Kingfisher, Oklahoma

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Kingfisher, Oklahoma
Downtown Kingfisher, OK September 2014.jpg
Kingfisher, Oklahoma is located in Oklahoma
Kingfisher, Oklahoma
Kingfisher, Oklahoma
Location in the state of Oklahoma
Coordinates: 35°51′22″N 97°56′4″W / 35.85611°N 97.93444°W / 35.85611; -97.93444Coordinates: 35°51′22″N 97°56′4″W / 35.85611°N 97.93444°W / 35.85611; -97.93444
Country United States
State Oklahoma
County Kingfisher
 • Total 4.14 sq mi (10.7 km2)
 • Land 4.14 sq mi (10.7 km2)
 • Water 0.0 sq mi (0.0 km2)
Elevation 1,053 ft (321 m)
Population (2010)
 • Total 4,633
 • Density 1,119.1/sq mi (432.1/km2)
Time zone Central (CST) (UTC-6)
 • Summer (DST) CDT (UTC-5)
ZIP code 73750
Area code(s) 405
FIPS code 40-39850[1]
GNIS feature ID 1094390[2]

Kingfisher is a city in and the county seat of Kingfisher County, Oklahoma, United States.[3] The population was 4,633 at the 2010 census. It is the former home and namesake of Kingfisher College. According to the Encyclopedia of Oklahoma History and Culture, Kingfisher is now primarily a bedroom community for people employed in Enid and Oklahoma City.[4]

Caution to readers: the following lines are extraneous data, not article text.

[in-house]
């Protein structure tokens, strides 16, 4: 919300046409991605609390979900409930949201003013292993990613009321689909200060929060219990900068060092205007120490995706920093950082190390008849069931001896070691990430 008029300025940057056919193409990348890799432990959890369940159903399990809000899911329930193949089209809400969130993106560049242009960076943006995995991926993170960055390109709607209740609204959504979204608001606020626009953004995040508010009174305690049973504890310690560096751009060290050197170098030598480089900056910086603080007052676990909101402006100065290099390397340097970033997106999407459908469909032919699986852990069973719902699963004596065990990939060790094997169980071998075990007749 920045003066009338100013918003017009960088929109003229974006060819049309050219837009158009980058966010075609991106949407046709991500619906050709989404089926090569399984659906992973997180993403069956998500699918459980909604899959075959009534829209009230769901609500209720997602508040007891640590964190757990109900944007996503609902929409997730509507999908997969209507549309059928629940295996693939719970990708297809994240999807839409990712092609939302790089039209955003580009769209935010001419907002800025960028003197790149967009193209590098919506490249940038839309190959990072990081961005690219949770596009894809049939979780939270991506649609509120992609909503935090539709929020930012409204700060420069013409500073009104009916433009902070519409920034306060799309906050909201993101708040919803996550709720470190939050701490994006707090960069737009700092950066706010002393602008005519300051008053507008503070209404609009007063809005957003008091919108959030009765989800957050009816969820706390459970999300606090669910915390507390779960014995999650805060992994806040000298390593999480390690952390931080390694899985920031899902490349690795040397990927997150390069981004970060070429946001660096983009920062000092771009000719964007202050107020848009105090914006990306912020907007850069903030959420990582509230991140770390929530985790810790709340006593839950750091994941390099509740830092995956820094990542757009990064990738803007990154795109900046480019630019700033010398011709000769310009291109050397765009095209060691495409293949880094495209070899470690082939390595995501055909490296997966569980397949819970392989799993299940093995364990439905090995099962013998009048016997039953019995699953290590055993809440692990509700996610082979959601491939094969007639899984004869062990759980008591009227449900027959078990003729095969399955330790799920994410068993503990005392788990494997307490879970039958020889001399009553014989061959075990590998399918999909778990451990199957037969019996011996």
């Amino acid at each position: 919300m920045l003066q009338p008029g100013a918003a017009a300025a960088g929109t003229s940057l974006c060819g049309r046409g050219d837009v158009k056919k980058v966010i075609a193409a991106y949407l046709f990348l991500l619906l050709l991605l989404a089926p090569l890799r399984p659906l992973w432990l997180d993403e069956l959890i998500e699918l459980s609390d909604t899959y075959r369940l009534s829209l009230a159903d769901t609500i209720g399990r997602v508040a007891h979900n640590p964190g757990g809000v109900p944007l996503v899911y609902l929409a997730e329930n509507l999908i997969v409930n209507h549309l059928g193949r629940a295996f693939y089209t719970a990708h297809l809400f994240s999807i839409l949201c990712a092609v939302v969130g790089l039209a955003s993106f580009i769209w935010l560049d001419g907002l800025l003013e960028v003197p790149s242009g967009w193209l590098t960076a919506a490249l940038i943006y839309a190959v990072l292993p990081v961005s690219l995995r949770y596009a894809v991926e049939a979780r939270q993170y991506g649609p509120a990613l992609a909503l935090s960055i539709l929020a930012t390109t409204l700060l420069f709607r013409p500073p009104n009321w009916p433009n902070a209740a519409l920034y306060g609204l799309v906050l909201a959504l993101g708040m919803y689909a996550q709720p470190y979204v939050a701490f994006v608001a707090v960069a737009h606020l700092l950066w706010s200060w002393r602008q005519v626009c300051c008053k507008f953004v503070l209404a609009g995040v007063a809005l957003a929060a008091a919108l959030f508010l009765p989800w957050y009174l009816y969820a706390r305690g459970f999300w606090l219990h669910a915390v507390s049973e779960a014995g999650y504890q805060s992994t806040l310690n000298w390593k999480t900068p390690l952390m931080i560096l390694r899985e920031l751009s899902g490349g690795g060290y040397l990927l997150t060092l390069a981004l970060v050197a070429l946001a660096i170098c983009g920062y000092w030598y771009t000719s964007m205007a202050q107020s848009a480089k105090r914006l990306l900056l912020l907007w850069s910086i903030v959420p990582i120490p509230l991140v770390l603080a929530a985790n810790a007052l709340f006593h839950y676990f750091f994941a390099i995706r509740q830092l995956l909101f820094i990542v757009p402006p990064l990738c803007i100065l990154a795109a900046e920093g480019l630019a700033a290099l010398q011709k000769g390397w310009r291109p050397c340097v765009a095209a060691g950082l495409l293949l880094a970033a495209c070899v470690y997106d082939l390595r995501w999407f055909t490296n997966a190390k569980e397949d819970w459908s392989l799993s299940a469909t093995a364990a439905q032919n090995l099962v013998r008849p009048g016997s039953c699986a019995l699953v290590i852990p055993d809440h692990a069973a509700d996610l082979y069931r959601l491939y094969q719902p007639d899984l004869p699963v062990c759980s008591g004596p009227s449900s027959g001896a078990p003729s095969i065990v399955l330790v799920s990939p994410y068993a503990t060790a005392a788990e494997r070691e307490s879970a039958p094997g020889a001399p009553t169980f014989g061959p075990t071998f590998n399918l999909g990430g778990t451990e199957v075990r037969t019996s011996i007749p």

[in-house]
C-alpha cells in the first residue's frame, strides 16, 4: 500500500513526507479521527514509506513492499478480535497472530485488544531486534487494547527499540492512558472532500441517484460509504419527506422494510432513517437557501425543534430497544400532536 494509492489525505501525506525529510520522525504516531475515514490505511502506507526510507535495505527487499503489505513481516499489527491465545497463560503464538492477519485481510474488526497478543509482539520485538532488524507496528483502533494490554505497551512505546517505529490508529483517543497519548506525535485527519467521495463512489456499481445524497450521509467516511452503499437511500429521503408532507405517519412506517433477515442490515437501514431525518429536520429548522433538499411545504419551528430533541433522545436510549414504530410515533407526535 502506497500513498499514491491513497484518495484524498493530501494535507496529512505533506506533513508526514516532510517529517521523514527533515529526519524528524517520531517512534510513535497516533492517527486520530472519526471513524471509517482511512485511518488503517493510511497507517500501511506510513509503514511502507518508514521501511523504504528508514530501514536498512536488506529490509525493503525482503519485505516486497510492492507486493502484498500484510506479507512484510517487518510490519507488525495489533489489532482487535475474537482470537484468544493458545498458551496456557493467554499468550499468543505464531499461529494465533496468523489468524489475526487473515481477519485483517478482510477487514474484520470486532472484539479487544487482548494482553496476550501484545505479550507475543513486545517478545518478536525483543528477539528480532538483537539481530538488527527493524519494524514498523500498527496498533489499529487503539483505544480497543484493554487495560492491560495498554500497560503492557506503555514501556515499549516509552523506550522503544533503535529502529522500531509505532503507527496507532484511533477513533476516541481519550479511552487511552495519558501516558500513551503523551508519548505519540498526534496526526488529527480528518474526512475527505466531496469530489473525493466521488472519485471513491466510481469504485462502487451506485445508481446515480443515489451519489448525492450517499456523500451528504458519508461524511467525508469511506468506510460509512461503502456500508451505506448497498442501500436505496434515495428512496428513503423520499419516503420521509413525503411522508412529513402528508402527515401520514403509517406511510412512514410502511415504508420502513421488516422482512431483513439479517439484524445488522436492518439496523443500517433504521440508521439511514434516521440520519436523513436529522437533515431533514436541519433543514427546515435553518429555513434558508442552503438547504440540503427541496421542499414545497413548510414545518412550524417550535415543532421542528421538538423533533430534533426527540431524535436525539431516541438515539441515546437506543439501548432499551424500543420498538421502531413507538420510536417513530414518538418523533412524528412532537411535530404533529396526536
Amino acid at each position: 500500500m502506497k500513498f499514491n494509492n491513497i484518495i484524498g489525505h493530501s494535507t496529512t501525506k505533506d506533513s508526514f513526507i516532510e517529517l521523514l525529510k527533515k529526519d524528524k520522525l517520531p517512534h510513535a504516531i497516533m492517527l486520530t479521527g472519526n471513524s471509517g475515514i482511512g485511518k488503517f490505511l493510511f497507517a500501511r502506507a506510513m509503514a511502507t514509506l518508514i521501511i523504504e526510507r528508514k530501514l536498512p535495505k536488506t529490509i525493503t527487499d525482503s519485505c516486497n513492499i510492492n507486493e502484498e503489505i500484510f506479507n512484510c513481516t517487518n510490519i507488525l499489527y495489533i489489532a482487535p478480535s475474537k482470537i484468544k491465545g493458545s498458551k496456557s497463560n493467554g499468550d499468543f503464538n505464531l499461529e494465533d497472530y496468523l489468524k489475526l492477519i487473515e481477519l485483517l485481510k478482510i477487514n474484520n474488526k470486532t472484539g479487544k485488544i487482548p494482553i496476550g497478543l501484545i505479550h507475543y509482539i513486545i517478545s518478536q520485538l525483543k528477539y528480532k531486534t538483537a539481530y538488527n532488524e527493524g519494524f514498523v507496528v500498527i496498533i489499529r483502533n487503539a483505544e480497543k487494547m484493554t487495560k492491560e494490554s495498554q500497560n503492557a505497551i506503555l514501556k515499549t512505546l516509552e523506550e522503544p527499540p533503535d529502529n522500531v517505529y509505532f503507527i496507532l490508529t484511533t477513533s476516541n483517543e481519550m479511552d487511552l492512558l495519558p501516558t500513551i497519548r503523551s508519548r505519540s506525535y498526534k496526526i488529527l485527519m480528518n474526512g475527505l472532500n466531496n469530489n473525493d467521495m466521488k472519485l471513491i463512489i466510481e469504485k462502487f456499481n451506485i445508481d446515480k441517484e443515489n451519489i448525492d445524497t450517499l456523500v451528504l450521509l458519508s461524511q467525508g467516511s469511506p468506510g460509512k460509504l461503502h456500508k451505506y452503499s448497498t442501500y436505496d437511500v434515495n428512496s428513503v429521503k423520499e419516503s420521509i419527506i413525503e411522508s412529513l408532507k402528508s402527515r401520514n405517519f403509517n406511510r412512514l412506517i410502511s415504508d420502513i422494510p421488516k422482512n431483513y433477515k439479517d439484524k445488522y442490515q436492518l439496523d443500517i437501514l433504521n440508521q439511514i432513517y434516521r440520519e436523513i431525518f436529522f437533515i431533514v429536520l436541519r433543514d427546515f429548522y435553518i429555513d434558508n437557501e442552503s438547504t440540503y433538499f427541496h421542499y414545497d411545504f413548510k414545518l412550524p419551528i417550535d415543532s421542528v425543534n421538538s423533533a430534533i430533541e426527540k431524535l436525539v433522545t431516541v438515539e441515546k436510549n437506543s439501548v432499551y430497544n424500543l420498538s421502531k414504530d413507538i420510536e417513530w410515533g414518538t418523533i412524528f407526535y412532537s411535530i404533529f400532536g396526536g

Statue of Jesse Chisholm in downtown Kingfisher.

Kingfisher came into existence on April 22, 1889, when land owned by the federal government was opened to settlement by "land run." A huge area in what is now central Oklahoma was literally "peopled" by Americans overnight. The city is situated on a part of the Chisholm Trail, over which millions of Texas longhorns were driven to railheads in Kansas in the years immediately following the Civil War. Extension of the railroads and settlement of the open range ended this colorful era.